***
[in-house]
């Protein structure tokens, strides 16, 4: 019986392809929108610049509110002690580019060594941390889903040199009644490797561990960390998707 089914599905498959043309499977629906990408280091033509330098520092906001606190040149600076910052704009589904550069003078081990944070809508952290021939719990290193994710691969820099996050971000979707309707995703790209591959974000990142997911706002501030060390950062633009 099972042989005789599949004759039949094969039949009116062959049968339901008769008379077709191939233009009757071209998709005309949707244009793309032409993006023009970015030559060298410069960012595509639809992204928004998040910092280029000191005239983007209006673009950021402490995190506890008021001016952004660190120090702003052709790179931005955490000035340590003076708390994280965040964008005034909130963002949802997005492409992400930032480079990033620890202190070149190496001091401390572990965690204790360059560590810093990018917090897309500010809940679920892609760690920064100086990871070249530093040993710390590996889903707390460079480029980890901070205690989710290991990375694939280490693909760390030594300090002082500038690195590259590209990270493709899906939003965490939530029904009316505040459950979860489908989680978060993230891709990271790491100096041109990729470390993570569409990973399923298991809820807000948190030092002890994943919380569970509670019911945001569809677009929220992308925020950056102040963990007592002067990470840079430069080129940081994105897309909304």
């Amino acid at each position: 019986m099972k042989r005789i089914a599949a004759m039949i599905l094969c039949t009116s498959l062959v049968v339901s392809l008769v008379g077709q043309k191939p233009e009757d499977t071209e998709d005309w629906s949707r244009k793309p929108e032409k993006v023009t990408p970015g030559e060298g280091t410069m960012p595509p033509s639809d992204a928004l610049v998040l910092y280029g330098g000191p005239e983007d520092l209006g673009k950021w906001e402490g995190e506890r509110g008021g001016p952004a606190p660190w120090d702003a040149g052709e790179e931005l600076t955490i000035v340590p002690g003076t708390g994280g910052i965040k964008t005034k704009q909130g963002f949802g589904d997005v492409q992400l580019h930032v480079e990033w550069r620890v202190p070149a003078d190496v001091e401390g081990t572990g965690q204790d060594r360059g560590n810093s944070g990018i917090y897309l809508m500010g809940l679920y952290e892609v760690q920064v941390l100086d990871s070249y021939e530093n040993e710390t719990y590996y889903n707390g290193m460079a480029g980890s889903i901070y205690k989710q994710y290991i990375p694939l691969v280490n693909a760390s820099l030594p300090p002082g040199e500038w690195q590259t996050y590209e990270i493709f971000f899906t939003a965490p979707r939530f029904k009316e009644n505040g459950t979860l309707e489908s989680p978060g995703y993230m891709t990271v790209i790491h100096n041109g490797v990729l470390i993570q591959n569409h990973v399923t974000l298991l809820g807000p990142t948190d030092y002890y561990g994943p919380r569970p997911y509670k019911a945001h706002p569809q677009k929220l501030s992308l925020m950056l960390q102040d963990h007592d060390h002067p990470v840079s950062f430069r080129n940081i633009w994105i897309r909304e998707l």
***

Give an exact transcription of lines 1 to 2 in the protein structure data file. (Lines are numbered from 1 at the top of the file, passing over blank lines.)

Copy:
[in-house]
């Protein structure tokens, strides 16, 4: 019986392809929108610049509110002690580019060594941390889903040199009644490797561990960390998707 089914599905498959043309499977629906990408280091033509330098520092906001606190040149600076910052704009589904550069003078081990944070809508952290021939719990290193994710691969820099996050971000979707309707995703790209591959974000990142997911706002501030060390950062633009 099972042989005789599949004759039949094969039949009116062959049968339901008769008379077709191939233009009757071209998709005309949707244009793309032409993006023009970015030559060298410069960012595509639809992204928004998040910092280029000191005239983007209006673009950021402490995190506890008021001016952004660190120090702003052709790179931005955490000035340590003076708390994280965040964008005034909130963002949802997005492409992400930032480079990033620890202190070149190496001091401390572990965690204790360059560590810093990018917090897309500010809940679920892609760690920064100086990871070249530093040993710390590996889903707390460079480029980890901070205690989710290991990375694939280490693909760390030594300090002082500038690195590259590209990270493709899906939003965490939530029904009316505040459950979860489908989680978060993230891709990271790491100096041109990729470390993570569409990973399923298991809820807000948190030092002890994943919380569970509670019911945001569809677009929220992308925020950056102040963990007592002067990470840079430069080129940081994105897309909304």